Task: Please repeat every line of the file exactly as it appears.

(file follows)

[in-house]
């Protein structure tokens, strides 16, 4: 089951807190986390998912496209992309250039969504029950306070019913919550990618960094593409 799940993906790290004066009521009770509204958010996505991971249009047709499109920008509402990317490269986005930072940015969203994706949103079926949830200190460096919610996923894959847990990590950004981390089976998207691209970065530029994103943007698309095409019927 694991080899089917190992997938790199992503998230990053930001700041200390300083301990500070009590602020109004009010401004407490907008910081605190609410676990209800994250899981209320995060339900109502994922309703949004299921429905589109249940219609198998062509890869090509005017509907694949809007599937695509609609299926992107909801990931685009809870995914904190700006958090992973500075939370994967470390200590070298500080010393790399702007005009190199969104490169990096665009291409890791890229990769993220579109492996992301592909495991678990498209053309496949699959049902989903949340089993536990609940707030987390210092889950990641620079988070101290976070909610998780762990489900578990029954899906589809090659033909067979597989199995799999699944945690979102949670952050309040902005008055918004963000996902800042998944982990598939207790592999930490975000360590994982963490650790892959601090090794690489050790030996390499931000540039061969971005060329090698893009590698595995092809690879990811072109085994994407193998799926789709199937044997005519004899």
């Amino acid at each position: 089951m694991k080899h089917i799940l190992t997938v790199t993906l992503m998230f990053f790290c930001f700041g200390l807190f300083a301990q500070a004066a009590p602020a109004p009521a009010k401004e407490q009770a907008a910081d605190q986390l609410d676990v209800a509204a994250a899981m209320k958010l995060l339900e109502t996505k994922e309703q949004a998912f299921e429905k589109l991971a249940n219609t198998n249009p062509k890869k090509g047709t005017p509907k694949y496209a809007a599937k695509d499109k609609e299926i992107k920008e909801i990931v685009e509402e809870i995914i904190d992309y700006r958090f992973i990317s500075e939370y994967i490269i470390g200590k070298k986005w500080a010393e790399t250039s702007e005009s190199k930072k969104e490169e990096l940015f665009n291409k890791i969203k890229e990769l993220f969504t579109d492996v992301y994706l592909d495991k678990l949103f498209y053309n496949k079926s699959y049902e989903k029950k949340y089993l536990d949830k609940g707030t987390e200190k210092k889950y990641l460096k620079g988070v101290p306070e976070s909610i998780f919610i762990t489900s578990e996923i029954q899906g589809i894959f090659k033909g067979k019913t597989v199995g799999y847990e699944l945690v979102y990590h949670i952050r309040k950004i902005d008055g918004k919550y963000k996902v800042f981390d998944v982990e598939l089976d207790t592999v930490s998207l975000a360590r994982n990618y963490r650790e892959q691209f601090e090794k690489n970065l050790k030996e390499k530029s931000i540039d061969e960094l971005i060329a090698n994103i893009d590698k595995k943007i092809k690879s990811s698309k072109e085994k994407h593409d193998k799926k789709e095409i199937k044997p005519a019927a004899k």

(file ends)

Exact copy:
[in-house]
């Protein structure tokens, strides 16, 4: 089951807190986390998912496209992309250039969504029950306070019913919550990618960094593409 799940993906790290004066009521009770509204958010996505991971249009047709499109920008509402990317490269986005930072940015969203994706949103079926949830200190460096919610996923894959847990990590950004981390089976998207691209970065530029994103943007698309095409019927 694991080899089917190992997938790199992503998230990053930001700041200390300083301990500070009590602020109004009010401004407490907008910081605190609410676990209800994250899981209320995060339900109502994922309703949004299921429905589109249940219609198998062509890869090509005017509907694949809007599937695509609609299926992107909801990931685009809870995914904190700006958090992973500075939370994967470390200590070298500080010393790399702007005009190199969104490169990096665009291409890791890229990769993220579109492996992301592909495991678990498209053309496949699959049902989903949340089993536990609940707030987390210092889950990641620079988070101290976070909610998780762990489900578990029954899906589809090659033909067979597989199995799999699944945690979102949670952050309040902005008055918004963000996902800042998944982990598939207790592999930490975000360590994982963490650790892959601090090794690489050790030996390499931000540039061969971005060329090698893009590698595995092809690879990811072109085994994407193998799926789709199937044997005519004899």
């Amino acid at each position: 089951m694991k080899h089917i799940l190992t997938v790199t993906l992503m998230f990053f790290c930001f700041g200390l807190f300083a301990q500070a004066a009590p602020a109004p009521a009010k401004e407490q009770a907008a910081d605190q986390l609410d676990v209800a509204a994250a899981m209320k958010l995060l339900e109502t996505k994922e309703q949004a998912f299921e429905k589109l991971a249940n219609t198998n249009p062509k890869k090509g047709t005017p509907k694949y496209a809007a599937k695509d499109k609609e299926i992107k920008e909801i990931v685009e509402e809870i995914i904190d992309y700006r958090f992973i990317s500075e939370y994967i490269i470390g200590k070298k986005w500080a010393e790399t250039s702007e005009s190199k930072k969104e490169e990096l940015f665009n291409k890791i969203k890229e990769l993220f969504t579109d492996v992301y994706l592909d495991k678990l949103f498209y053309n496949k079926s699959y049902e989903k029950k949340y089993l536990d949830k609940g707030t987390e200190k210092k889950y990641l460096k620079g988070v101290p306070e976070s909610i998780f919610i762990t489900s578990e996923i029954q899906g589809i894959f090659k033909g067979k019913t597989v199995g799999y847990e699944l945690v979102y990590h949670i952050r309040k950004i902005d008055g918004k919550y963000k996902v800042f981390d998944v982990e598939l089976d207790t592999v930490s998207l975000a360590r994982n990618y963490r650790e892959q691209f601090e090794k690489n970065l050790k030996e390499k530029s931000i540039d061969e960094l971005i060329a090698n994103i893009d590698k595995k943007i092809k690879s990811s698309k072109e085994k994407h593409d193998k799926k789709e095409i199937k044997p005519a019927a004899k």